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Shadow of the Beast Review -

Shadow of the Beast, a side-scrolling reimagining of the much-loved (but a bit crap) 1989 original, is all about timing. Press the buttons at the wrong time and you'll look like a 50-year-old dad pretending to be Bruce Lee while staggering home from the pub, but time your attacks, blocks, dodges and stuns just right and Mr Beast kills with the grace and fluidity of a ballerina on a slip 'n' slide.

Story here is thin on the ground (although it is fleshed out once you look back at unlocked timeline sequences and buy the ciphers to translate enemy dialogue), so the key point is that you're a badass beast that can kill things incredibly quickly. Early foes simply require the attack button is pressed at the right time, and they're toast, but soon you'll need to counter, stun, dodge, block, and more, managing your move-set while the screen is filled with bad guys.

Combat can definitely feel a little overwhelming at times, and when you're hit your rhythm is broken and the game suddenly feels awkward. Special moves, such as a timing-based rage attack and a floor of spikes, give you the chance to turn the tide (providing you've got enough blood stored in the meter), but real success lies in learning how to time attacks and what techniques must be used against each enemy.

While the odd baddie runs at you while you're just wandering about, most of the game's combat takes place inside enclosed zones. During these sections you have to defeat a set number of foes before you can move on. Once you've got the hang of the combat timing, you'll want to score as many points as possible based on how well you fight (moves performed, combos, times you were hit, etc).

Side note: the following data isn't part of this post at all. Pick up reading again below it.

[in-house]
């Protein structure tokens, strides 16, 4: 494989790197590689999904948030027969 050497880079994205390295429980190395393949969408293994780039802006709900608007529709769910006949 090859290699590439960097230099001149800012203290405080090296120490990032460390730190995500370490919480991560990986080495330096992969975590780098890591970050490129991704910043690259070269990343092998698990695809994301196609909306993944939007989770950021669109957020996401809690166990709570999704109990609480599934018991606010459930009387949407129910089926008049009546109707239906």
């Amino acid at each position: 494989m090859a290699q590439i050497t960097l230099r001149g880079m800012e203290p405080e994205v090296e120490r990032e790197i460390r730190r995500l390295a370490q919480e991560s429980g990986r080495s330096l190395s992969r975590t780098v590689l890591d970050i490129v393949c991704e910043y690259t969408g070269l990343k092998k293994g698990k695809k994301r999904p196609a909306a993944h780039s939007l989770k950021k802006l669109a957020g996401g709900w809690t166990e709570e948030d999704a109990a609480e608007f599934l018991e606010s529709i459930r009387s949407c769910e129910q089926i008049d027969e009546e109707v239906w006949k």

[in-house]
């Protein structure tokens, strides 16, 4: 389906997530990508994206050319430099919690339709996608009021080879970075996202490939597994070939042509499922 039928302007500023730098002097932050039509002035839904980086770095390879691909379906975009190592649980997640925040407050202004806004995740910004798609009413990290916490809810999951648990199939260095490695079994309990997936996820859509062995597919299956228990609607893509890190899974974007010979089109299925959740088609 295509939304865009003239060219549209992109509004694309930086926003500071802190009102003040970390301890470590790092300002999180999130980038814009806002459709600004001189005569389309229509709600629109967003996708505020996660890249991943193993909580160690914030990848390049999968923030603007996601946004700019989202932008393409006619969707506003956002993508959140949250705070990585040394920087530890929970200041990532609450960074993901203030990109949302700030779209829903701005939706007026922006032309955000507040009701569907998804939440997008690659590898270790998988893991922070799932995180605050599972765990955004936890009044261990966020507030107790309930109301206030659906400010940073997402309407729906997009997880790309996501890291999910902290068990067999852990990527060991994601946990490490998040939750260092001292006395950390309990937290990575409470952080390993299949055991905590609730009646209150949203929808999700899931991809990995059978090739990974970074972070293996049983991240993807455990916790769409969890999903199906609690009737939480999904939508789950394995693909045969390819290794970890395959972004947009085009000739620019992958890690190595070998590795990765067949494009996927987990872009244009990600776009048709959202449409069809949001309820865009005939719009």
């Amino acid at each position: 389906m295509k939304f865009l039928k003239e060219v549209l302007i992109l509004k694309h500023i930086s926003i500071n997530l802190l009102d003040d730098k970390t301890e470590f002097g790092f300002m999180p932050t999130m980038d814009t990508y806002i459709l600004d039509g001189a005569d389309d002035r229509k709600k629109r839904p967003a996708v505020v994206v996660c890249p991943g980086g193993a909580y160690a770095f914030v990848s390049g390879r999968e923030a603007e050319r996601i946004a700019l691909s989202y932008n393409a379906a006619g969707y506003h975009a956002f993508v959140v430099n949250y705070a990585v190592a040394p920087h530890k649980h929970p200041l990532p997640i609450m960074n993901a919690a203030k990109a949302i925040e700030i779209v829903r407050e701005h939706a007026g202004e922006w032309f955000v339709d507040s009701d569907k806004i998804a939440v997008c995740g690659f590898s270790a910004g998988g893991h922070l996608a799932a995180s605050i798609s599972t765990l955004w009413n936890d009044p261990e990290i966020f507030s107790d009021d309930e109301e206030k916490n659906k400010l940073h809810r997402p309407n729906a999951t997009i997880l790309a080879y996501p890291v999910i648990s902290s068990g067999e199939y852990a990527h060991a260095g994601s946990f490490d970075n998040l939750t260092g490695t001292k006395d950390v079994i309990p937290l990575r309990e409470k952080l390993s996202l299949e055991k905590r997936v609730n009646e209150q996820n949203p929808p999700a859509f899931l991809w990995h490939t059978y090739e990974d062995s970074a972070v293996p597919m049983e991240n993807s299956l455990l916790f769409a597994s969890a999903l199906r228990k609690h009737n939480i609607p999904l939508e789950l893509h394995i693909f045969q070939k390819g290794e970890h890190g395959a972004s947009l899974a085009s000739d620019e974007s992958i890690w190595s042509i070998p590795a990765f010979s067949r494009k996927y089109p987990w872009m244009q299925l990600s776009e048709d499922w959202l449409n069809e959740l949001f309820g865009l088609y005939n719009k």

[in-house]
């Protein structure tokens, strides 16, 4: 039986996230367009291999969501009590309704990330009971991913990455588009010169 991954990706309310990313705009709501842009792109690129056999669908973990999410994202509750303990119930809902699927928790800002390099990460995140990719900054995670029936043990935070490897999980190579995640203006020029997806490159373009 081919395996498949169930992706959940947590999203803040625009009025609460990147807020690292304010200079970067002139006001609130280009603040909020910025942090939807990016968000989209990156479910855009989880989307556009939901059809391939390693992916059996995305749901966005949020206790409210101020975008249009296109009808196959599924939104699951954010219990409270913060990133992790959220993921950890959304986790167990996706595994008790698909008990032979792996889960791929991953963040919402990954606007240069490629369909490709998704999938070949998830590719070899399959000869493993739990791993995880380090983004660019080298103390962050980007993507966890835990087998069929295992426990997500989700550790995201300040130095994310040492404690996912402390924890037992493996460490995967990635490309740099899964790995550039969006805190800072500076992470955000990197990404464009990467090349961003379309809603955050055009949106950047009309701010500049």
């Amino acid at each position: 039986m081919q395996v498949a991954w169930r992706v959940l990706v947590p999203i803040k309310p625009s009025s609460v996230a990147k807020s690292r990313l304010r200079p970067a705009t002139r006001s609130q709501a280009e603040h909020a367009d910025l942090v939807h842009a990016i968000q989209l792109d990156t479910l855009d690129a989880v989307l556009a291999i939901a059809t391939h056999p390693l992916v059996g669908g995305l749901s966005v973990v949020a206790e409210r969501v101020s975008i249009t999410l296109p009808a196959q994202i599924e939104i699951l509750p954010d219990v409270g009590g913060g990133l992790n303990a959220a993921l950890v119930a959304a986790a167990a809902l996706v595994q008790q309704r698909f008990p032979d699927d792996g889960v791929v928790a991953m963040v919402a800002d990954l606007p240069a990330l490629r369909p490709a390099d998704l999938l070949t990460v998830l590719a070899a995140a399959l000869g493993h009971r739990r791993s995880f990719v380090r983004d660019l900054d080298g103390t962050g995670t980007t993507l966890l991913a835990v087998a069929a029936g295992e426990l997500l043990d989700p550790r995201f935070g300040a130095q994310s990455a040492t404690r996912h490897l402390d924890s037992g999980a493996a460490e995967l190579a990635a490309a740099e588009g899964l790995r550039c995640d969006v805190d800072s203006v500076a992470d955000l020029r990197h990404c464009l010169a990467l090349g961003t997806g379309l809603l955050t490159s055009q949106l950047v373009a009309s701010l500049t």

Online leaderboards provide a solid reason to replay stages (on top of a decent set of collectables and unlocks), which is lucky as a first playthrough on 'normal' won't last more than three hours. On normal or lower you can revive whenever you die (although your score is lost and combat areas are reset), but death is far from ideal. To properly beat the game you'll need to finish on Beast mode, which lowers your maximum health and sees enemies inflict more damage. You'll also have your ability to revive when killed limited to the number of elixirs you're carrying (awarded for acing a combat area).

If you play with the game's social features turned on you can get updates on how your friends are scoring in combat zones, and there's also a strange option to either kill fallen players or send them a gift. Choosing to kill them sees your beast hack off all limbs by mashing buttons, before slicing the head clean off. To be honest, I have no idea what this does.

At points Shadow of the Beast looks rather lovely, the lighting and desolate landscape creating a foreboding atmosphere. There were numerous occasions where I could have taken a screen grab, posted the shot on a popular gaming forum, and watched as everyone gawped over how pretty the game looks. For a large chunk of time, though, Shadow of the Beast looks rough, bringing back memories of digital downloads on the PS3.

Shadow of the Beast is enjoyable, its combat smooth and rewarding, but high-score chasing isn't going to keep many players around for long once the credits roll. With a campaign that is over before it's properly got going, the problem here isn't a lack of value, more the sense that the game wasn't ready to end yet. I had a good time, but Shadow of the Beast is more or less the definition of throwaway entertainment.

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